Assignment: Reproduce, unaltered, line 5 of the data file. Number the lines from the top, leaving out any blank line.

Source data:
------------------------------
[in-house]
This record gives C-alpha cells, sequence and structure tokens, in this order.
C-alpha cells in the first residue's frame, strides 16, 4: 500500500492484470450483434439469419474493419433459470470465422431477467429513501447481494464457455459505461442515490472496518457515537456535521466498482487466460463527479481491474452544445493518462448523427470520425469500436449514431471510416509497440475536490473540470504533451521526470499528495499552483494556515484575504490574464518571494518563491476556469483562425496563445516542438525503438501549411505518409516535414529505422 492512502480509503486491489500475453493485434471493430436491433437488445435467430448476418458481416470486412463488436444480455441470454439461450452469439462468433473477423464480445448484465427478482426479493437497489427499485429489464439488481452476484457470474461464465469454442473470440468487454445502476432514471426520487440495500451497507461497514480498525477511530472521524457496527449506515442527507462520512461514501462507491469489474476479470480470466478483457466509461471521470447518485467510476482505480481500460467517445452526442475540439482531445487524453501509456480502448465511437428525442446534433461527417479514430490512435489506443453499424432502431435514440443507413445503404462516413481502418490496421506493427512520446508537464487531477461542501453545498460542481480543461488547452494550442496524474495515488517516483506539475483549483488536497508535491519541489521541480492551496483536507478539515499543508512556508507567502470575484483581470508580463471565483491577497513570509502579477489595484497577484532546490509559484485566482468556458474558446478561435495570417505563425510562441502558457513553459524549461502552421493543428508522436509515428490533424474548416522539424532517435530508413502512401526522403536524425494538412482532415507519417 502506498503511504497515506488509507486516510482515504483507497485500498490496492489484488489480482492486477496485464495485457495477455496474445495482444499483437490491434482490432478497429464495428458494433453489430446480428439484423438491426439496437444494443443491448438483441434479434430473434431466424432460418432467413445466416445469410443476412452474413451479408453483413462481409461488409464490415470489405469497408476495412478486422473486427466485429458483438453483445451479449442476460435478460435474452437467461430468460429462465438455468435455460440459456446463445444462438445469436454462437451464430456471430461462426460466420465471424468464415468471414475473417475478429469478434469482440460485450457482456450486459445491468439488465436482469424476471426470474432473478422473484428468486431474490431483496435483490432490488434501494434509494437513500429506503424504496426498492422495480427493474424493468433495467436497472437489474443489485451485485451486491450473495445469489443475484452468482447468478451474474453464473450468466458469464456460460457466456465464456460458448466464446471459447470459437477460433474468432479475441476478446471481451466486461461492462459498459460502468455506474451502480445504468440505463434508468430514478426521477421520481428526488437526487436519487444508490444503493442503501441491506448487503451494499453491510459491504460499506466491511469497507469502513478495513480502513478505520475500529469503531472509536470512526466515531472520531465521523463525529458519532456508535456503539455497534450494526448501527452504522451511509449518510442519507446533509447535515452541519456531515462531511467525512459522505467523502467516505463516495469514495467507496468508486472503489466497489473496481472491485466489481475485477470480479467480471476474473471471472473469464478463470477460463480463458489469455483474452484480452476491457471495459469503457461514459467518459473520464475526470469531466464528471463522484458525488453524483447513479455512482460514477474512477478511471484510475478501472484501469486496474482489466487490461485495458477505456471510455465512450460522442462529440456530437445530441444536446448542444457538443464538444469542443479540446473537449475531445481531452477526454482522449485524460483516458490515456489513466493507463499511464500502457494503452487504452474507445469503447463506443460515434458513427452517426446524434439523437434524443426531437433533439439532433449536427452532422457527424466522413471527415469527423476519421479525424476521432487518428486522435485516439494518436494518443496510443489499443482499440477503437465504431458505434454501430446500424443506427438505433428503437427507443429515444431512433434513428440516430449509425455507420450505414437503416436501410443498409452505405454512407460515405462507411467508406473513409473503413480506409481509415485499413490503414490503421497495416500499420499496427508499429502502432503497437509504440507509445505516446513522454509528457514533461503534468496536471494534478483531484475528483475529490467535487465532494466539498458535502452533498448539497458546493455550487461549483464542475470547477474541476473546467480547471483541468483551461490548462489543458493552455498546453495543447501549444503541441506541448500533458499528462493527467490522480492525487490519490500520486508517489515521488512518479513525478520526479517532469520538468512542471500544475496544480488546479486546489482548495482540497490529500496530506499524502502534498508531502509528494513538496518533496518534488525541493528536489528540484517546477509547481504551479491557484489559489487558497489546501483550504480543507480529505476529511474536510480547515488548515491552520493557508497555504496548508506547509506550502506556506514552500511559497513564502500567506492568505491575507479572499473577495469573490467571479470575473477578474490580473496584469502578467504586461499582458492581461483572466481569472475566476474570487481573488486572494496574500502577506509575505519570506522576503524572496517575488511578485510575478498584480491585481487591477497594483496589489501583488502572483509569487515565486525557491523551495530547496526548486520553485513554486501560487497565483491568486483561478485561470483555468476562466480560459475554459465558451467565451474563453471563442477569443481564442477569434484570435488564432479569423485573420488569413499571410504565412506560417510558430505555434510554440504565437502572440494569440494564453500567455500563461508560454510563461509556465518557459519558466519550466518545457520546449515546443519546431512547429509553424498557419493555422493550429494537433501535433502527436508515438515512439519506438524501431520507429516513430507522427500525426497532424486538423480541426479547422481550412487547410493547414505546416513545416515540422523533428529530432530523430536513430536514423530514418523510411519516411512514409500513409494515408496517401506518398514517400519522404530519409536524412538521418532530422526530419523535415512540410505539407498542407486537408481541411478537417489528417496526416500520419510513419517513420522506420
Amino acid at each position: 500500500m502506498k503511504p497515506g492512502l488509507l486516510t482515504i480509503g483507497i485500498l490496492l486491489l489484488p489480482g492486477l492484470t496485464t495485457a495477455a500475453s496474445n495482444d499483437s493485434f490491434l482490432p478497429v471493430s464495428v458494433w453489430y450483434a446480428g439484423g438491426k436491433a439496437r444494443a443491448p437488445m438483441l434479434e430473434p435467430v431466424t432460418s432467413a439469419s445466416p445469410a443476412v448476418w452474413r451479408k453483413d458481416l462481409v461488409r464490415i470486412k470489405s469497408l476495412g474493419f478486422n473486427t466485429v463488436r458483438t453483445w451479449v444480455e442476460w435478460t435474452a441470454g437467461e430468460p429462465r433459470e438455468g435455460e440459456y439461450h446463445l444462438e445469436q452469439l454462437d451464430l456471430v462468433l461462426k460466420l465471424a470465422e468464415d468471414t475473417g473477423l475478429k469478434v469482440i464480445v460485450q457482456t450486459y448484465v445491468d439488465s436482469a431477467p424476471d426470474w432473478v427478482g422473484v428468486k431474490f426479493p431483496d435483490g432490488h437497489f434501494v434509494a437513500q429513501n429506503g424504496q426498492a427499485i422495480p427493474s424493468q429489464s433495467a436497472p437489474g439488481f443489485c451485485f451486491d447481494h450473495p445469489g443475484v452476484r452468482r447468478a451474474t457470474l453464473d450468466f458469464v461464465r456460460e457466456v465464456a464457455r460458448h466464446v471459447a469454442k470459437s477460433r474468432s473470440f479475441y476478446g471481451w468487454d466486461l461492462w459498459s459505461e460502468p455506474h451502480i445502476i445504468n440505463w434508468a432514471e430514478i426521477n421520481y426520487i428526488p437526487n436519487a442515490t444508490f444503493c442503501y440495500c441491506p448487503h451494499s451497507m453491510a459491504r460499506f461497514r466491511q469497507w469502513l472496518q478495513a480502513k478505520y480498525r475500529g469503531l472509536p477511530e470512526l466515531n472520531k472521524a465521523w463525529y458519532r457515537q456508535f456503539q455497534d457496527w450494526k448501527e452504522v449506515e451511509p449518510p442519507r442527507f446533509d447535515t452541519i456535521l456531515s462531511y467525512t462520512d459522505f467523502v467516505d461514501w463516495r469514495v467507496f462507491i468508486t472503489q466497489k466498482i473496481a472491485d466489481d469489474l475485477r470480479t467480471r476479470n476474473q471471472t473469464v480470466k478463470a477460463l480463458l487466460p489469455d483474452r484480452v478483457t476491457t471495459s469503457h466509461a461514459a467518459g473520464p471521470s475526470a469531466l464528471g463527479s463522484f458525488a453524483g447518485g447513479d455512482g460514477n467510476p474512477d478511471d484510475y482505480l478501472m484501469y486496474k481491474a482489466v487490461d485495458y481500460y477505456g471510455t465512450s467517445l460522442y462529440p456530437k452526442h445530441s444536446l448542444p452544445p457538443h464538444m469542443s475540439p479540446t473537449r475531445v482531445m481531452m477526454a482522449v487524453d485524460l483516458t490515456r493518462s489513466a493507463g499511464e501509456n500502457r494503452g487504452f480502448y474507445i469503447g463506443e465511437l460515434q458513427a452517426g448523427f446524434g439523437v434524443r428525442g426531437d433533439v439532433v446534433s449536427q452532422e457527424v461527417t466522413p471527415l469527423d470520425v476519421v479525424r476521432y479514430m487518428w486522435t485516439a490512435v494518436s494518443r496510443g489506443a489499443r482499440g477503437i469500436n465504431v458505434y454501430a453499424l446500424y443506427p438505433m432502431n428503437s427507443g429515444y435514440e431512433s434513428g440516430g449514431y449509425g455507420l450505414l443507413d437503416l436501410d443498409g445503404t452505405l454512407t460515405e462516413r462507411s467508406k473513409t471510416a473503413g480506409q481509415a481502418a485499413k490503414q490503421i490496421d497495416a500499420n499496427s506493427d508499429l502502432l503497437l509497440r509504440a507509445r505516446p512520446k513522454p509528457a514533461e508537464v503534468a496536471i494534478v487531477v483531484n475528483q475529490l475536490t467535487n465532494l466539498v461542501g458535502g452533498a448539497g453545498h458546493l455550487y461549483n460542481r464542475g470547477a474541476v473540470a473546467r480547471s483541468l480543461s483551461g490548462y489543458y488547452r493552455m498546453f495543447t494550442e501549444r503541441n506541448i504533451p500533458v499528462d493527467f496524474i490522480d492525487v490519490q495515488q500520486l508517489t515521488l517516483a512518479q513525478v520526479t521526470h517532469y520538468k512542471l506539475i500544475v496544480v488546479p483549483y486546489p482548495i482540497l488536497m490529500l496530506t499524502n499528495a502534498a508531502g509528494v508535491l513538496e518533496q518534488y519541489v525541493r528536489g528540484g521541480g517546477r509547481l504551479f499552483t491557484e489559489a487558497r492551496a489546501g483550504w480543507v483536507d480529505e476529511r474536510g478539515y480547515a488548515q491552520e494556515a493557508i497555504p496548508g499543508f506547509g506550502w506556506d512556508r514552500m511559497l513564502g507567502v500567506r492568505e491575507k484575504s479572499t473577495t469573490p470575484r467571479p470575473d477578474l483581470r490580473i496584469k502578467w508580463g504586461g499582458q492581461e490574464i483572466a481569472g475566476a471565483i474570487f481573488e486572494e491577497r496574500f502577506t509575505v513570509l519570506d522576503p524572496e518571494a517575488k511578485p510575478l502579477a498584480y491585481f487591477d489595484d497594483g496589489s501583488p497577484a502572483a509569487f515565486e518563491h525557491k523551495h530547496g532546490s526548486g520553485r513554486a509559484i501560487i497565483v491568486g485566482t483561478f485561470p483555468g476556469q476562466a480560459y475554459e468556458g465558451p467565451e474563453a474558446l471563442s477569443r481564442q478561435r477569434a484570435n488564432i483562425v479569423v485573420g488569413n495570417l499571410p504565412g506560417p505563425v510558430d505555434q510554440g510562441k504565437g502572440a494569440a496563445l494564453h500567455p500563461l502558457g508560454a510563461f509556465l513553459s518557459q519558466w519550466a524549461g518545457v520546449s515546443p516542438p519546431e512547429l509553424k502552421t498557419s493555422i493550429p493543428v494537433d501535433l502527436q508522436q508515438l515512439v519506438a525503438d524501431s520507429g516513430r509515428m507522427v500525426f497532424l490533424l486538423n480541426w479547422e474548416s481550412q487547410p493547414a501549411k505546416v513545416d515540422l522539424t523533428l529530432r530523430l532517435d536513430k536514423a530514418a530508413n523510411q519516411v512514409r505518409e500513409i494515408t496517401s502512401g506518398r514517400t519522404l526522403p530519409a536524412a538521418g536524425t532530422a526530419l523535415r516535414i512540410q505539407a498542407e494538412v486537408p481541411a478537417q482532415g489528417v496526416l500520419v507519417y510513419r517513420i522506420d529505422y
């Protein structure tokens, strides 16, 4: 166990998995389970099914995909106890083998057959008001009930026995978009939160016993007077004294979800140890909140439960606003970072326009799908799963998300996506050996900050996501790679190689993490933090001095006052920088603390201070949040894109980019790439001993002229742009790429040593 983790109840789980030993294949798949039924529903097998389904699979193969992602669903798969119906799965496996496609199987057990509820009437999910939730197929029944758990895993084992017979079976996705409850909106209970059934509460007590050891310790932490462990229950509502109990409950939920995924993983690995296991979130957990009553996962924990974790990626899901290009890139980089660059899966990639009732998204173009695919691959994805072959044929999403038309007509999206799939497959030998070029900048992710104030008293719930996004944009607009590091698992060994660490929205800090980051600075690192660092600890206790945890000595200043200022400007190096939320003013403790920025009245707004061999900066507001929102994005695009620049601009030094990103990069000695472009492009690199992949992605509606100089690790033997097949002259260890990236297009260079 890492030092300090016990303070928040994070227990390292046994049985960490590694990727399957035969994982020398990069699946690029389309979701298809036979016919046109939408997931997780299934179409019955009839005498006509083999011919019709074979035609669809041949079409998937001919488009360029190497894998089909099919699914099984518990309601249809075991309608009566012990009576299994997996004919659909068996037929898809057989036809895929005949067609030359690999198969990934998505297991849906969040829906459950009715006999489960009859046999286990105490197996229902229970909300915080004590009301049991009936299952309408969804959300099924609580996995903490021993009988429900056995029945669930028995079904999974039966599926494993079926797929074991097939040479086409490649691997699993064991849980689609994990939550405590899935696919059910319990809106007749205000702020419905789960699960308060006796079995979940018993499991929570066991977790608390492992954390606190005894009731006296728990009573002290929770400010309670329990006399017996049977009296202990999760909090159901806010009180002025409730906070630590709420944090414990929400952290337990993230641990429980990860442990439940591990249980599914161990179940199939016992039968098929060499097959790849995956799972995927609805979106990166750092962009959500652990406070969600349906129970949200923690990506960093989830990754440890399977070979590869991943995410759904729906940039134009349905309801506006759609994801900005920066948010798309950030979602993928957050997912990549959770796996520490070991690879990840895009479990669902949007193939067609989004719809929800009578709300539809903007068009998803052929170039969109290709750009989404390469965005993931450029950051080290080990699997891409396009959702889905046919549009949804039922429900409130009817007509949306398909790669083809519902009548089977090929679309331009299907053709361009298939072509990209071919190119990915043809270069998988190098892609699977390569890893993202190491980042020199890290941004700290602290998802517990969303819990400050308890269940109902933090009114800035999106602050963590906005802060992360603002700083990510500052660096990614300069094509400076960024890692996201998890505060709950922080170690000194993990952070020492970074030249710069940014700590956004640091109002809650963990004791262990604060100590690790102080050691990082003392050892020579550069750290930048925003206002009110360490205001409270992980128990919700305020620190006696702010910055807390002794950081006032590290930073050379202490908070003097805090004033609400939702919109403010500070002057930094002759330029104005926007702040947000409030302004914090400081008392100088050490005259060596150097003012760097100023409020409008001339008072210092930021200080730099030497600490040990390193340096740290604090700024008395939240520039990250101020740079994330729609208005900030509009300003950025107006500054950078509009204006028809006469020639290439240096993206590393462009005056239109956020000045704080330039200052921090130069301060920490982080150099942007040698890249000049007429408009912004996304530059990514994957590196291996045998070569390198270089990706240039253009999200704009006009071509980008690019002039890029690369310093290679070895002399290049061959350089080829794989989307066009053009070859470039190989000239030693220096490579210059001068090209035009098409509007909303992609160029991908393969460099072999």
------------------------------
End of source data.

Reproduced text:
């Protein structure tokens, strides 16, 4: 166990998995389970099914995909106890083998057959008001009930026995978009939160016993007077004294979800140890909140439960606003970072326009799908799963998300996506050996900050996501790679190689993490933090001095006052920088603390201070949040894109980019790439001993002229742009790429040593 983790109840789980030993294949798949039924529903097998389904699979193969992602669903798969119906799965496996496609199987057990509820009437999910939730197929029944758990895993084992017979079976996705409850909106209970059934509460007590050891310790932490462990229950509502109990409950939920995924993983690995296991979130957990009553996962924990974790990626899901290009890139980089660059899966990639009732998204173009695919691959994805072959044929999403038309007509999206799939497959030998070029900048992710104030008293719930996004944009607009590091698992060994660490929205800090980051600075690192660092600890206790945890000595200043200022400007190096939320003013403790920025009245707004061999900066507001929102994005695009620049601009030094990103990069000695472009492009690199992949992605509606100089690790033997097949002259260890990236297009260079 890492030092300090016990303070928040994070227990390292046994049985960490590694990727399957035969994982020398990069699946690029389309979701298809036979016919046109939408997931997780299934179409019955009839005498006509083999011919019709074979035609669809041949079409998937001919488009360029190497894998089909099919699914099984518990309601249809075991309608009566012990009576299994997996004919659909068996037929898809057989036809895929005949067609030359690999198969990934998505297991849906969040829906459950009715006999489960009859046999286990105490197996229902229970909300915080004590009301049991009936299952309408969804959300099924609580996995903490021993009988429900056995029945669930028995079904999974039966599926494993079926797929074991097939040479086409490649691997699993064991849980689609994990939550405590899935696919059910319990809106007749205000702020419905789960699960308060006796079995979940018993499991929570066991977790608390492992954390606190005894009731006296728990009573002290929770400010309670329990006399017996049977009296202990999760909090159901806010009180002025409730906070630590709420944090414990929400952290337990993230641990429980990860442990439940591990249980599914161990179940199939016992039968098929060499097959790849995956799972995927609805979106990166750092962009959500652990406070969600349906129970949200923690990506960093989830990754440890399977070979590869991943995410759904729906940039134009349905309801506006759609994801900005920066948010798309950030979602993928957050997912990549959770796996520490070991690879990840895009479990669902949007193939067609989004719809929800009578709300539809903007068009998803052929170039969109290709750009989404390469965005993931450029950051080290080990699997891409396009959702889905046919549009949804039922429900409130009817007509949306398909790669083809519902009548089977090929679309331009299907053709361009298939072509990209071919190119990915043809270069998988190098892609699977390569890893993202190491980042020199890290941004700290602290998802517990969303819990400050308890269940109902933090009114800035999106602050963590906005802060992360603002700083990510500052660096990614300069094509400076960024890692996201998890505060709950922080170690000194993990952070020492970074030249710069940014700590956004640091109002809650963990004791262990604060100590690790102080050691990082003392050892020579550069750290930048925003206002009110360490205001409270992980128990919700305020620190006696702010910055807390002794950081006032590290930073050379202490908070003097805090004033609400939702919109403010500070002057930094002759330029104005926007702040947000409030302004914090400081008392100088050490005259060596150097003012760097100023409020409008001339008072210092930021200080730099030497600490040990390193340096740290604090700024008395939240520039990250101020740079994330729609208005900030509009300003950025107006500054950078509009204006028809006469020639290439240096993206590393462009005056239109956020000045704080330039200052921090130069301060920490982080150099942007040698890249000049007429408009912004996304530059990514994957590196291996045998070569390198270089990706240039253009999200704009006009071509980008690019002039890029690369310093290679070895002399290049061959350089080829794989989307066009053009070859470039190989000239030693220096490579210059001068090209035009098409509007909303992609160029991908393969460099072999």